Russia Exchanges Spies With Lithuania, Norway in Cold War-Style Swap

Russia freed two Lithuanians and a Norwegian on Friday in return for two Russian spies held in Lithuania, in a Cold War-style spy swap that brought several high profile espionage cases to a close.

The Norwegian, Frode Berg, a retired border guard, was arrested in Moscow in 2017 and convicted of gathering intelligence on behalf of Norway. He pleaded not guilty.

Norwegian Prime Minister Erna Solberg told a news conference she had spoken with Berg by telephone and he would come home as soon as “practically possible.”

“We are happy that Frode Berg is coming back home to Norway as a free man,” she added.

Bergs lawyer, Brynjulf Risnes, told Norwegian newspaper VG that Berg was undergoing a medical examination, and needed some peace before traveling back to Norway.

It was not immediately clear when Berg could fly back from Lithuania, which helped to arrange the spy swap that took place at midday on Friday at a Lithuanian border post with Russias Kaliningrad exclave.

Solberg said at a news conference that the actions of Lithuanian President Gitanas Nauseda and his countrys parliament showed “a spirit of a great ally and true friend, and we will remain grateful.”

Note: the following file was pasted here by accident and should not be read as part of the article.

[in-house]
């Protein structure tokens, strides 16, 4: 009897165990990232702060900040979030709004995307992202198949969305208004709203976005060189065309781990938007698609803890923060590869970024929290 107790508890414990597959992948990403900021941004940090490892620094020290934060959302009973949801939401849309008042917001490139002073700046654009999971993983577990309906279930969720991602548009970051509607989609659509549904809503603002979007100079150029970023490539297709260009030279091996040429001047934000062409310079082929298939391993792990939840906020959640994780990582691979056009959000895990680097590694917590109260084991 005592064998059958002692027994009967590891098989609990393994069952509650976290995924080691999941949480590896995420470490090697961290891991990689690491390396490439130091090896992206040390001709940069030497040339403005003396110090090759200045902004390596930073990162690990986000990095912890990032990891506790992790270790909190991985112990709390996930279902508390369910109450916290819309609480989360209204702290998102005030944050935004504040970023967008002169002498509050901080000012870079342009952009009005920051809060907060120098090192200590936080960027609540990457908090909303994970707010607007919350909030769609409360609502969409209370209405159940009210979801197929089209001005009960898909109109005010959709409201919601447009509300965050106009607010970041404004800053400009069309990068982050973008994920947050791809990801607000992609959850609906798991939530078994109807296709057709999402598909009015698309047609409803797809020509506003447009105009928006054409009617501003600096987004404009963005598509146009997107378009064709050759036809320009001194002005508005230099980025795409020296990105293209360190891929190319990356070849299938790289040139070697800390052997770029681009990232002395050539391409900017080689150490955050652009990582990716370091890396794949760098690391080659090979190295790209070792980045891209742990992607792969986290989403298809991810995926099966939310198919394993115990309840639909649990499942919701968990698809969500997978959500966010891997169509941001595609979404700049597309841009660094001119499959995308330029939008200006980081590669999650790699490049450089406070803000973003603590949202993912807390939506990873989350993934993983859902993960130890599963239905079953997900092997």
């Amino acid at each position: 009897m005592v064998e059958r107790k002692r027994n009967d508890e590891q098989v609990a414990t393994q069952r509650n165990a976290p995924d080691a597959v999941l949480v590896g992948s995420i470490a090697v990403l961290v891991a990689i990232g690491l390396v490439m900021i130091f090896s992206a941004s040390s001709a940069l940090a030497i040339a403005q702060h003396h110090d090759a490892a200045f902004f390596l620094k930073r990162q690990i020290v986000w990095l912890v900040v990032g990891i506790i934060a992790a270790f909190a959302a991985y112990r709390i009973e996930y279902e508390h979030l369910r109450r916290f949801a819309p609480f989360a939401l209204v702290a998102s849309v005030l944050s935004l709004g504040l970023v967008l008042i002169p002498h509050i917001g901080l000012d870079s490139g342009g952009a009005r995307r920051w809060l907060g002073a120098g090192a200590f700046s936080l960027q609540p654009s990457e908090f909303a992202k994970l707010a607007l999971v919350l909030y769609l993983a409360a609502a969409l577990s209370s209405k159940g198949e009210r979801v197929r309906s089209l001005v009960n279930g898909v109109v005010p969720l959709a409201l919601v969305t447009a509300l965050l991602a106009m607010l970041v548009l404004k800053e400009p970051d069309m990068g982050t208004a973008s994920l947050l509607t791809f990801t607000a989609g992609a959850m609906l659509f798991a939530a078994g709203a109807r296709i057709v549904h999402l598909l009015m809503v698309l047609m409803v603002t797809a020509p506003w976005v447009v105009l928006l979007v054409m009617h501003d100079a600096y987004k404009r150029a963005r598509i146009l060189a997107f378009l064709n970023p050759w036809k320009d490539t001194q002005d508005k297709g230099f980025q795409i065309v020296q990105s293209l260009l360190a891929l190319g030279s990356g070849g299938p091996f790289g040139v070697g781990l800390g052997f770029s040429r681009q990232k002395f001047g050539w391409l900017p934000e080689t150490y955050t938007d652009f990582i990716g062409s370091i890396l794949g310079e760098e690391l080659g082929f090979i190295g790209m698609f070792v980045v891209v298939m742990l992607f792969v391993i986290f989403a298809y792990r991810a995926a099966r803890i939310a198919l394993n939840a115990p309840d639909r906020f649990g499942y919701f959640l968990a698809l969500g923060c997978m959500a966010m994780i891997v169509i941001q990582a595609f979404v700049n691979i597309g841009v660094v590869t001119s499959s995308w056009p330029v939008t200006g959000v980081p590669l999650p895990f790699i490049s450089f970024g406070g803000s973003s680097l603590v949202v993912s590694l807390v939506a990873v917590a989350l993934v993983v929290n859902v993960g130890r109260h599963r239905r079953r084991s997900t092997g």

Lithuanian President Nauseda shakes hands with Director of the State Security Department Jauniskis in Vilnius
Lithuanian President Nauseda shakes hands with Director of the State Security Department Jauniskis in Vilnius
Lithuanian President Gitanas Nauseda (R) shakes hands with Director of the State Security Department Darius Jauniskis in Vilnius, Lithuania on Nov. 15, 2019. (Andrius Sytas/Reuters)

Norway has not promised any rewards to Lithuania in exchange, she added.

Both Norway and Lithuania are NATO member states, and Norway has its soldiers taking part in NATOs rotating exercises in the Baltic state, concerned about Russias aggressiveness.

Moscow says it has no intention of invading the Baltics or Poland and accuses NATO of destabilizing Europe by moving troops closer to Russias borders.

News about Bergs release prompted celebrations in his hometown Kirkenes, in Arctic Norway.

“We have been waiting for this for two years now,” Oeystein Hansen, a member of a support group, told Reuters by phone. “It is very good for all the parties, the local community, the family, the Norwegian nation.”

“We are so happy right now,” Bergs daughter, Christina Berg, who was waiting for her fathers return in Oslo, told Reuters by text message.

One of the two freed Russians, Nikolai Filipchenko, was sentenced in Lithuania in 2017 to 10 years Read More – Source